Citizens! The air is crisp, the temperature chilly and the prescient roar of millions of football fans is nigh – the Super Bowl has arrived, complete with the Superlative One’s home team of the San Francisco 49ers! What better way to celebrate the ultimate tossing of the pigskin than with ACTUAL pig skin, aka pork belly cracklins – and this shall indeed become our latest recipe to share! 🙂
While I wish Kansas City fans ‘bon chance’, this oracular hippo has spoken and it appears the animal prefers my team, considering it barfed on the KC team logo…
Moving on, why exactly IS a football known as a ‘pigskin’ – the answer is definitively noted on wonderopolis.com:
If you’ve watched much football, you’ve probably heard the ball referred to as a “pigskin” many times. But if you’ve ever played with a real football, you probably know it feels like leather. So what’s the story?
As it turns out, the earliest form of the ball we now know as a football was more like what Americans now call a “soccer ball.” Of course, most of the rest of the world still refers to soccer balls as “footballs.”
These early round balls were made of inflated pig bladders. This is why footballs got the nickname “pigskins.”
The earliest games of football featured mobs from opposing villages attempting to kick an inflated pig bladder into the balcony of their opponents’ church!
Why pig bladders? Before rubber was invented, animal bladders were easy to get. They were basically round, lightweight, easily inflated and fairly durable.
The oldest football ever found was made in the 1540s. It consists of a pig bladdercovered with pieces of leather, possibly from a deer. It was found in 1981 at Stirling Castle in Scotland.
Of course, it wasn’t always the most pleasant task to blow up a pig bladder to use as a football. So when rubber was invented in the mid-1800s, pig bladders took a back seat to inflated rubber balls.
Eventually, leather coverings were added to strengthen the balls and make them easier to handle.
The shape of the football eventually changed from a round ball to its current elliptical shape with pointed ends (also known as a prolate spheroid). The new shape allowed the ball to be thrown farther with a forward pass.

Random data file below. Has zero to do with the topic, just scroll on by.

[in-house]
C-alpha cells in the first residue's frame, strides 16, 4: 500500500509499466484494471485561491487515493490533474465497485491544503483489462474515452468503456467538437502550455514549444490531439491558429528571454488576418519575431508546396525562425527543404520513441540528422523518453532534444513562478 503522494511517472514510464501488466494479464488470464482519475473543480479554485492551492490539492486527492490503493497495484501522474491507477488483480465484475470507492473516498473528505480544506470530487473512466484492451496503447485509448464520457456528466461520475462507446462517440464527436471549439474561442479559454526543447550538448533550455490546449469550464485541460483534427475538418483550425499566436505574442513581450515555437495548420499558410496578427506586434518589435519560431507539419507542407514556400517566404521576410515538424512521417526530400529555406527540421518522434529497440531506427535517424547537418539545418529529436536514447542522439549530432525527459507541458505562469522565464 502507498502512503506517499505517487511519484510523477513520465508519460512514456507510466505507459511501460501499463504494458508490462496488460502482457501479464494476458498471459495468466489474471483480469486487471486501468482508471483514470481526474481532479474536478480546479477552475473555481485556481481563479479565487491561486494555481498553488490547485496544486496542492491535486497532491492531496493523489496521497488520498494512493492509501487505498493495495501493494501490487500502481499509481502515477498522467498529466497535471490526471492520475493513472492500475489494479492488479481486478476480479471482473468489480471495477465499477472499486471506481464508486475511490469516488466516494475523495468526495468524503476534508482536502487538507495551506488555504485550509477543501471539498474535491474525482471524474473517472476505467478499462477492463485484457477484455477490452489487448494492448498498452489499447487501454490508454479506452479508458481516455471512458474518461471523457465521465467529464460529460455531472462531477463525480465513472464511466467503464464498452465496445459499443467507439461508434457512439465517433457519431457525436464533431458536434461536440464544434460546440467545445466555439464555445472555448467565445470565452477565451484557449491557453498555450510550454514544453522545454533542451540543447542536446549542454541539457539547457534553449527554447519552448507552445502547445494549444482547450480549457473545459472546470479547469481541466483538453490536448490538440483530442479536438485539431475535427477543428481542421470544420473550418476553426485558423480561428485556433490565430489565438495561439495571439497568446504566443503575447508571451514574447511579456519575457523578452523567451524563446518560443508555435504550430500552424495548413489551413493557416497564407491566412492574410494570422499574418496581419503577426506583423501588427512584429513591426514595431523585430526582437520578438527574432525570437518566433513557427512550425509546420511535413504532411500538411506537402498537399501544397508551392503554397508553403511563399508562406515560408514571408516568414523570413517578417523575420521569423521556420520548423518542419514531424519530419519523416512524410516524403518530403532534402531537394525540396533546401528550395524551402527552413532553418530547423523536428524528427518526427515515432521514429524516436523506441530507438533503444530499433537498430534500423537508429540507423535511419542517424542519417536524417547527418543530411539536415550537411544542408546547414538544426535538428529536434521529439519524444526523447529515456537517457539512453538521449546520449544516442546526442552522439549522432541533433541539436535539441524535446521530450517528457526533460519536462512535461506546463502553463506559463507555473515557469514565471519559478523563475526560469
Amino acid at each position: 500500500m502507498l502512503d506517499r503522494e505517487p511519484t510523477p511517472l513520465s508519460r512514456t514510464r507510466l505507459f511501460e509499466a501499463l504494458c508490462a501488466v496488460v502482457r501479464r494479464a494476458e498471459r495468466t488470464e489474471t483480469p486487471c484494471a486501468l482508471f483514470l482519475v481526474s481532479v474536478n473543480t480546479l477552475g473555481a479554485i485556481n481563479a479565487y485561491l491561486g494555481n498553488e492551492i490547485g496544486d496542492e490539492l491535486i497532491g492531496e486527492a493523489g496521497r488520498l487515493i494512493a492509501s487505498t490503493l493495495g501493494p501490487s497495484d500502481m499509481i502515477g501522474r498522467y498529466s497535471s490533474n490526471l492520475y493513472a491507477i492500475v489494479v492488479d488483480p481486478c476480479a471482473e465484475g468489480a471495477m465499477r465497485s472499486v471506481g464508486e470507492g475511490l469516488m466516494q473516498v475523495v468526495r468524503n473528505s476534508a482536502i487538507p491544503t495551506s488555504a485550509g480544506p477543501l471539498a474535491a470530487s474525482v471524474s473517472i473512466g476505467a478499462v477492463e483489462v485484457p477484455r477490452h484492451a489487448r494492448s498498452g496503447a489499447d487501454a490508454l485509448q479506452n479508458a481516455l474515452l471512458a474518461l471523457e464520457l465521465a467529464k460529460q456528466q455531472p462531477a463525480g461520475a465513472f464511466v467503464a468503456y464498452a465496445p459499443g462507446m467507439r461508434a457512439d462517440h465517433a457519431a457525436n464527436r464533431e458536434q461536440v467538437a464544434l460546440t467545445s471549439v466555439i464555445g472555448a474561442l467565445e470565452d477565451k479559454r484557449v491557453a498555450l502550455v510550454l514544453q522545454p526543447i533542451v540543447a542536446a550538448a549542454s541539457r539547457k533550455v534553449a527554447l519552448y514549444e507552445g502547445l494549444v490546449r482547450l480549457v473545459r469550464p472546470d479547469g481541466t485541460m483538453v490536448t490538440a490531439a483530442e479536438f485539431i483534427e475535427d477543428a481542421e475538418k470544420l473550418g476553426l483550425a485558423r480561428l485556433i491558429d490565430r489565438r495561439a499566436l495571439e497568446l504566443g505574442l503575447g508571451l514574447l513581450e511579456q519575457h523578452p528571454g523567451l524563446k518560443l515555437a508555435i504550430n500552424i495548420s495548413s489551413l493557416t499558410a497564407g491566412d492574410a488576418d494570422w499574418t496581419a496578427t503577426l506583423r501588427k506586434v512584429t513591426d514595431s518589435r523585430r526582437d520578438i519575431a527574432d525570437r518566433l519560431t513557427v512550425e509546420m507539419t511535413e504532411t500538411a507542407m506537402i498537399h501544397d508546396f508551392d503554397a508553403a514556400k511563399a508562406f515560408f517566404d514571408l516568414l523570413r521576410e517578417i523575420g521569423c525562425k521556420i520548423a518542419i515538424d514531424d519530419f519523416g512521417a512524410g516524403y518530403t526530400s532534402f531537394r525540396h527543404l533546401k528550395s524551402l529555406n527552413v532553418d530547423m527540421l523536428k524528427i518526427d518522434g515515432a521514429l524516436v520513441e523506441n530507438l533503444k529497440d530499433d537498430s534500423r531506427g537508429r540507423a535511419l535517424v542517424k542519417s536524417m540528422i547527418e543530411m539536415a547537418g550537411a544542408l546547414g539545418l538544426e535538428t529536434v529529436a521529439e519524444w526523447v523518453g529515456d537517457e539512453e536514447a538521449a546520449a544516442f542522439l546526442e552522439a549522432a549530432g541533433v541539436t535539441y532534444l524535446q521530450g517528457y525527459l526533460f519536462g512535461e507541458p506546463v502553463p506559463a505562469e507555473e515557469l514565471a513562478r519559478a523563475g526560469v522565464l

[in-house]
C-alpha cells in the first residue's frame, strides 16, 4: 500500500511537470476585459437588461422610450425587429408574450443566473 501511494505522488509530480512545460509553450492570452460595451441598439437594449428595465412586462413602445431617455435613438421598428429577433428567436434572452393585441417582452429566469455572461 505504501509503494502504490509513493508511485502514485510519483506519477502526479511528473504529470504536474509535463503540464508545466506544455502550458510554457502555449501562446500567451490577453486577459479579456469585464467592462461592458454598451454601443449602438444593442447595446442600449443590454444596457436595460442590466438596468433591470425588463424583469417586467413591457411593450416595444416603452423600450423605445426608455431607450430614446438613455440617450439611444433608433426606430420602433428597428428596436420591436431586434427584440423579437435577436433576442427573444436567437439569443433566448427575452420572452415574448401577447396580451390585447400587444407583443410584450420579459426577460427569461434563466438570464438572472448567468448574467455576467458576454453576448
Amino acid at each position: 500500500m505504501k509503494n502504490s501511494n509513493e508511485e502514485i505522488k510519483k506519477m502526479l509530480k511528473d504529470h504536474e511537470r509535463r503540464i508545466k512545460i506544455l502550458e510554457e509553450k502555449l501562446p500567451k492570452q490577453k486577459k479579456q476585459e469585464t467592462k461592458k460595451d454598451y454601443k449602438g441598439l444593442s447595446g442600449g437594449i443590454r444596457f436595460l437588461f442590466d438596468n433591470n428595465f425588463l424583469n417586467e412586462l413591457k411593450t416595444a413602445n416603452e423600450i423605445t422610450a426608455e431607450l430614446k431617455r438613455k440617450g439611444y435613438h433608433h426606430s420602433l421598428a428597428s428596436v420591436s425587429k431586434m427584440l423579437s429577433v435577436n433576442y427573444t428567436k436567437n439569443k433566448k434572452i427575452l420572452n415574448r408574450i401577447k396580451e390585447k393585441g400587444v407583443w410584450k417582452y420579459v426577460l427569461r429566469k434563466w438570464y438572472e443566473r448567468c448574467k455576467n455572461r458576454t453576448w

Modern footballs are about 12 inches (one “foot”) long and about 22 inches in circumference (around) at the center. Many people wonder why they’re called “footballs” when most of the game is played with the hands.
Even though footballs are kicked occasionally during a game, the name most likely arises from the fact that the game has always been played on foot rather than on horseback, like the game of polo that was more popular at that time.
Modern footballs used in college games and professional leagues are made of leather. Footballs still have an internal bladder, but today they’re made of polyurethane or rubber.
Laces hold the leather panels of the football together and provide a good grip for throwing the ball. Manufacturers also usually stamp the leather panels with a grain-like texture to help players hang onto the ball.
Now moving on to my recipe, few things are as delicious as deep-fried pork belly, when the skin crackles into a glass-like layer of crunchy delight previously reserved solely for the consumption of the holy Seraphim of the Crystalline sphere of the Empyrean! My recipe falls solely and completely into the category of heavenly delight, when properly made to TFD specifications!
First, try and get your hands on an heirloom breed pork belly – I’m particularly fond of both Berkshire (aka kurobota) and Gloucestershire Old Spot breeds due to their delicious meat and high fat content. Failing that, please try and at least get a belly cut from a humanely-raised pig – factory-bred pork is a travesty and the animals lives are short, awful and tragic on every level.
My spice-blending skills are both epic and deservedly legendary – you’ll be most pleased indeed with my choices for this fatty and deliciously crisp cut of meat! My choice of fats to cook the cracklins in should be followed to the letter – it is sheer perfection. I would recommend cooking this outdoors if feasible.
You can purchase Jane’s Krazy salt here, wild fennel pollen here and black garlic powder here – now go forth and enjoy your Super Bowl Sunday with the most apropos and delicious game day snack imaginable! 🙂 Serve the cracklins piping hot along with chips and a delicious dip such as this one.
Battle on – the Generalissimo
The Hirshon Super Bowl ‘Pigskin’ Cracklins
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